Consider the fact that BBC itself has covered the rise of ultra-nationalism in Ukraine in 2012. Similarly for all football fans who remember Euro 2012 that tournament preparation was marred by racist violence, anti-semitism, and xenophobia at the heart of Polish and Ukrainian football. Panorama itself covered the fundamental problems at the heart of Ukrainian football in-particular titled ‘Stadiums of Hate’. Eastern Europe including Russia in many aspects still holds many backward concepts, that are unacceptable in Western Europe and very often we see this at its very worst in football stadiums support run by Eastern European ultras. Football can represent society at its very best for unification. At its very worst it can represent hatred, discrimination and disregard for diversity which can often be starkly highlighted by these events.

These beliefs can often be rooted in that society and culture of a particular country. Ukrainian football, like its politics possesses ultra-nationalist and fascist elements.  They have to contained if the situation is to be prevented from escalation as much as the Russian military must remain as bloodless as possible. The withdrawal of Ukrainian forces from the Crimea, ultimately a surrender, is likely to ease the tensions for a brief period.

The protests which escalated into riots had the media all over the world fearing Europe’s first civil war since the Balkan crisis until the Russian intervention, our generations second if you were born in the 1990s. Our politicians, NATO, and the United States are suggesting that Putin is on the ‘wrong side of history’ and certainly controversy surrounds the man, however is it possible to consider that we are going to be on the wrong side of history? What if extremists in the coalition government have the potential to trigger a civil war or regional conflict, rather than the Russians?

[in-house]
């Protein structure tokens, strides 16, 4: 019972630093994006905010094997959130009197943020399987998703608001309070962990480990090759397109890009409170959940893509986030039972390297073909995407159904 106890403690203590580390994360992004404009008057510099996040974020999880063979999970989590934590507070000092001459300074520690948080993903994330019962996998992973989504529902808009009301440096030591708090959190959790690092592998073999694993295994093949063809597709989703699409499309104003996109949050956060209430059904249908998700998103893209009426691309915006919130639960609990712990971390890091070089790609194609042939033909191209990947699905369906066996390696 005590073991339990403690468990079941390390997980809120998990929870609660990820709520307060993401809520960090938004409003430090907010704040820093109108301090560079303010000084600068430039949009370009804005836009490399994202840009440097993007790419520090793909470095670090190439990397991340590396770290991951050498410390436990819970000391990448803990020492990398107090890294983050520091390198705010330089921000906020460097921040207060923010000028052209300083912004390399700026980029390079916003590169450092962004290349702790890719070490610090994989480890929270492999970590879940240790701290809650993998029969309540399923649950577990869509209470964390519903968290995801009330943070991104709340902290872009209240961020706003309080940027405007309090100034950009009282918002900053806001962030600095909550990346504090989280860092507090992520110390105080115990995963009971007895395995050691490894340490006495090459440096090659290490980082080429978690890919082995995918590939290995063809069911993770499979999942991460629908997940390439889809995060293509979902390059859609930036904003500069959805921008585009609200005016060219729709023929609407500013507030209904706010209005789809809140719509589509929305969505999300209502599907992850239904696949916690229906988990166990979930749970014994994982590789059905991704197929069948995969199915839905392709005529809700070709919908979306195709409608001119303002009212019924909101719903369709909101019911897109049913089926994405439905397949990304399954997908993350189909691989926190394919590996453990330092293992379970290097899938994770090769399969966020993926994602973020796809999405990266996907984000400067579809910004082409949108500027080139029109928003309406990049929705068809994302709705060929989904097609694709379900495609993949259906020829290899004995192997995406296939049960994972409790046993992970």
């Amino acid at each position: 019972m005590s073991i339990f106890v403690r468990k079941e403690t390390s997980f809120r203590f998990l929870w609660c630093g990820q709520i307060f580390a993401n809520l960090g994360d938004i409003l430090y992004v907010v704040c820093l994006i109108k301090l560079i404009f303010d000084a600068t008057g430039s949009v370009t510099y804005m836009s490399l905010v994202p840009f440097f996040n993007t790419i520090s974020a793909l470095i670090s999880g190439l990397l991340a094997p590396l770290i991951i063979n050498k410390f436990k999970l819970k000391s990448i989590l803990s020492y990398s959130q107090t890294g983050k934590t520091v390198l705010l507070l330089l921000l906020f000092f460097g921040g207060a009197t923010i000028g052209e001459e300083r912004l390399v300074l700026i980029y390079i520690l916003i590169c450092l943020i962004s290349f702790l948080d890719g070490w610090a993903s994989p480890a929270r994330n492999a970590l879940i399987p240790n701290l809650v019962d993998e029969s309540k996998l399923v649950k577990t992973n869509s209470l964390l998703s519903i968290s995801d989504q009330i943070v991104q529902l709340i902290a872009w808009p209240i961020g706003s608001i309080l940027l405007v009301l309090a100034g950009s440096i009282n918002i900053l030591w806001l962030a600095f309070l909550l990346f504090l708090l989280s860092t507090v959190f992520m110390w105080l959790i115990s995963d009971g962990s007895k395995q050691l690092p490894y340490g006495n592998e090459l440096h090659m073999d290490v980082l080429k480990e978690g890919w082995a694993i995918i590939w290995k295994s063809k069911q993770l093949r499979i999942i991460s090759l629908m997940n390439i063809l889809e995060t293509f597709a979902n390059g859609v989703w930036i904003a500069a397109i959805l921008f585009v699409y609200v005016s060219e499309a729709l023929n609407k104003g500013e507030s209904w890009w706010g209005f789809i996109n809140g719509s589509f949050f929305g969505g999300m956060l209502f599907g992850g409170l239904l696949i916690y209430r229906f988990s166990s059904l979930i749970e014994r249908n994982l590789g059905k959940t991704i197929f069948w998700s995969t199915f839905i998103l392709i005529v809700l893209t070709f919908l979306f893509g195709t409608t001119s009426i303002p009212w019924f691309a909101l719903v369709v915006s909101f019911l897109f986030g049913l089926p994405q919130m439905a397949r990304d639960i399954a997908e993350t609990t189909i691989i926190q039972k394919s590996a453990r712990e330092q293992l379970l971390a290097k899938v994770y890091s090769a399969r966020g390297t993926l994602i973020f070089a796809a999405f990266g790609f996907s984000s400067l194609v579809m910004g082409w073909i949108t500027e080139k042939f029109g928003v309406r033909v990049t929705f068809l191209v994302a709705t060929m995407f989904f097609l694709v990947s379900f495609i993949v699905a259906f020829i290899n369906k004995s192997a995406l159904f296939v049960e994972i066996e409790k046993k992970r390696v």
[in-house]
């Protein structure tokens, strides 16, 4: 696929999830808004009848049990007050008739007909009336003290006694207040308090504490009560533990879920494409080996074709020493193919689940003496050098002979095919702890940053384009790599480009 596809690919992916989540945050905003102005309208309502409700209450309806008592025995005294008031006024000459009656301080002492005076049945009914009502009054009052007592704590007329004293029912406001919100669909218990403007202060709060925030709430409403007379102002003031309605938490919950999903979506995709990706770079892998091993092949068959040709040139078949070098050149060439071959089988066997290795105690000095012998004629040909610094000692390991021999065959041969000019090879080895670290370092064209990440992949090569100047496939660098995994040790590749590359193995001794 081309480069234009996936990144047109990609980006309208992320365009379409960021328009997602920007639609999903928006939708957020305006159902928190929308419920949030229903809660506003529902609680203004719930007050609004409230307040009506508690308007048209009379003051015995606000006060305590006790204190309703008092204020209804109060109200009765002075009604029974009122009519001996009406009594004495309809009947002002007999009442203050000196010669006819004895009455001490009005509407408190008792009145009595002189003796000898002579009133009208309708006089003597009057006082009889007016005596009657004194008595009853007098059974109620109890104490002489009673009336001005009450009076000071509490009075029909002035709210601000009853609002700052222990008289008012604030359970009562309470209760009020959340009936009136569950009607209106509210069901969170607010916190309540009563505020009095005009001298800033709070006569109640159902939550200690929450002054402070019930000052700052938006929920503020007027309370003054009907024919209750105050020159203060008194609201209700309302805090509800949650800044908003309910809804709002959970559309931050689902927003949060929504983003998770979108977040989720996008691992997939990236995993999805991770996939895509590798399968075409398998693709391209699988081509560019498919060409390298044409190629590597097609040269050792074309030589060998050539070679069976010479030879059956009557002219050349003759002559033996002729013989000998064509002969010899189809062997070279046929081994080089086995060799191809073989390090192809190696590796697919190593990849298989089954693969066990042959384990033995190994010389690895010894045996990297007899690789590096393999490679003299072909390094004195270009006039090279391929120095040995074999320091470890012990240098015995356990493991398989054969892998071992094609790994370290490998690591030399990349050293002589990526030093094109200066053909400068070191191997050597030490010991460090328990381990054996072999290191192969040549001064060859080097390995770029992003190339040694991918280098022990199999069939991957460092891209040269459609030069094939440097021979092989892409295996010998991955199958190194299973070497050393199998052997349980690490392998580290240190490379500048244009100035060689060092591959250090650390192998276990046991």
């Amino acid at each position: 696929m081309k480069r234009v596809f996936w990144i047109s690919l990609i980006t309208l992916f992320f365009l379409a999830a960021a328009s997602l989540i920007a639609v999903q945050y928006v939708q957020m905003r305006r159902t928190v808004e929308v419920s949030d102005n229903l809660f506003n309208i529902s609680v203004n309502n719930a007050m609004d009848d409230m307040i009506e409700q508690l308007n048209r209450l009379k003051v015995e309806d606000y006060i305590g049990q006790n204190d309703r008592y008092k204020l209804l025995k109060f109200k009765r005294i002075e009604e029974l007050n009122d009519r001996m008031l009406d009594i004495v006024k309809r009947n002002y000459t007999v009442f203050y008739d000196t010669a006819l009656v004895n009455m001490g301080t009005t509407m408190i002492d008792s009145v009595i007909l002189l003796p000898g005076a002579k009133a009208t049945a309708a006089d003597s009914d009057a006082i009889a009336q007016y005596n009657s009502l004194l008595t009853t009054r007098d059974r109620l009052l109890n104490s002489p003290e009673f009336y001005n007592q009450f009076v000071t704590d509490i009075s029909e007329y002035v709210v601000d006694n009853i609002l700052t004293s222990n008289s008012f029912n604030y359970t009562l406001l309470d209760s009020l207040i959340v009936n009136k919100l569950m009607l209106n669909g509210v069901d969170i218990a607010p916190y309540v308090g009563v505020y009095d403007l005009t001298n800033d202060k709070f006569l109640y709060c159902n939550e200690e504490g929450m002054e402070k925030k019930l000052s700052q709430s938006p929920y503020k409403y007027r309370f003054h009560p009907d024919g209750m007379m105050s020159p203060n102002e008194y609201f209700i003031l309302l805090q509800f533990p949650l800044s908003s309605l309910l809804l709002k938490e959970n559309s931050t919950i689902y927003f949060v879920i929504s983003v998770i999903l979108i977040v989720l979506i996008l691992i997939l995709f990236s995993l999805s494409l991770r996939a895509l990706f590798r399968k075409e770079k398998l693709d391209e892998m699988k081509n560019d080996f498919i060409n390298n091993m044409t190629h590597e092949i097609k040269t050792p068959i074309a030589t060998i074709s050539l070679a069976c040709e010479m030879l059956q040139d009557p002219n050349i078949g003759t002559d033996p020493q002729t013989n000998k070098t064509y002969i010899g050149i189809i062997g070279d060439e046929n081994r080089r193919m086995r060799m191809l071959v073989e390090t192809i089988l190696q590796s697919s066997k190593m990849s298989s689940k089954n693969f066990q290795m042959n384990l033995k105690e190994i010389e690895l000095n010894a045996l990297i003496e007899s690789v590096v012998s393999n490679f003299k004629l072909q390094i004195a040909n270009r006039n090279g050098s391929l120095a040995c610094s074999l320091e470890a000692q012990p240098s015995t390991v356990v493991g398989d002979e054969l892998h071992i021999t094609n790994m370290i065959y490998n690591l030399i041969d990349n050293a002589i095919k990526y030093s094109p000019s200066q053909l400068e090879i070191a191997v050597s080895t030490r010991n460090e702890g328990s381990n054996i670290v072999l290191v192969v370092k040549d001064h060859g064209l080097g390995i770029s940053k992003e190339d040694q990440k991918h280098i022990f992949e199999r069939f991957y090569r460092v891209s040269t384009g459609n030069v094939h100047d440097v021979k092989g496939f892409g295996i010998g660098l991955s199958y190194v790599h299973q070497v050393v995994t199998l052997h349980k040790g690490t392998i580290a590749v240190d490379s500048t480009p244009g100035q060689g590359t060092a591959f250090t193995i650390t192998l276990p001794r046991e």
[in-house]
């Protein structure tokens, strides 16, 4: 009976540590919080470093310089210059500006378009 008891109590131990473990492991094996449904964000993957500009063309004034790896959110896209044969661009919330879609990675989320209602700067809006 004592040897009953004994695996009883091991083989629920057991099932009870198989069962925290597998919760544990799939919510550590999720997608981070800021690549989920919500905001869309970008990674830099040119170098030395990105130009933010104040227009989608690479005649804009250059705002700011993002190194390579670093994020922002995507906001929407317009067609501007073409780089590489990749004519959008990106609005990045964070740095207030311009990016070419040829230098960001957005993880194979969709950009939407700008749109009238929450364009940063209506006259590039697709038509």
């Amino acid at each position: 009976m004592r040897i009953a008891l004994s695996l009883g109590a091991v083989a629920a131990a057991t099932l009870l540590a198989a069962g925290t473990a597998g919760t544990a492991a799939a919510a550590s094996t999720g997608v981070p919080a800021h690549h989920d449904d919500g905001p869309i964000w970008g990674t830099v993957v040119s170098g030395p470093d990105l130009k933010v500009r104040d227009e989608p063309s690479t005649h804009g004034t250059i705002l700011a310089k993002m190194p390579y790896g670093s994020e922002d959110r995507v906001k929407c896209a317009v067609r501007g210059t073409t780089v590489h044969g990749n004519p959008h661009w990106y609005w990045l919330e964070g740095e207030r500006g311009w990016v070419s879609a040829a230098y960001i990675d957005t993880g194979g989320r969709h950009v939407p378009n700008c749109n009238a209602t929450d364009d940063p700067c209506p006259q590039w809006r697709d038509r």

The Ukrainian Right has been bullish with the Russian intervention in the Crimea. In Bosnia and Kosovo it would not simply be a case of NATO playing catch up as seen in ‘Operation Deliberate Force’ when the damage was already done, the region reeling in the wake of mass-murder, torture and rape. It would be a case of both Russia and NATO propping up and allowing the extremists (of which they exist on both sides) to flourish in the power vacuum which will not only increase tensions within the Ukrainian socio-political spectrum, but also between the Kremlin and the White House.

The Ukrainian borderlands are being conditioned for war. Whether it would reach the ethnic and nationalist extremes witnessed in Bosnia is yet to be seen, but the continued problems of racism, religious division and more in Eastern Europe in the past and future are not particularly favorable omens.

 Matthew Williams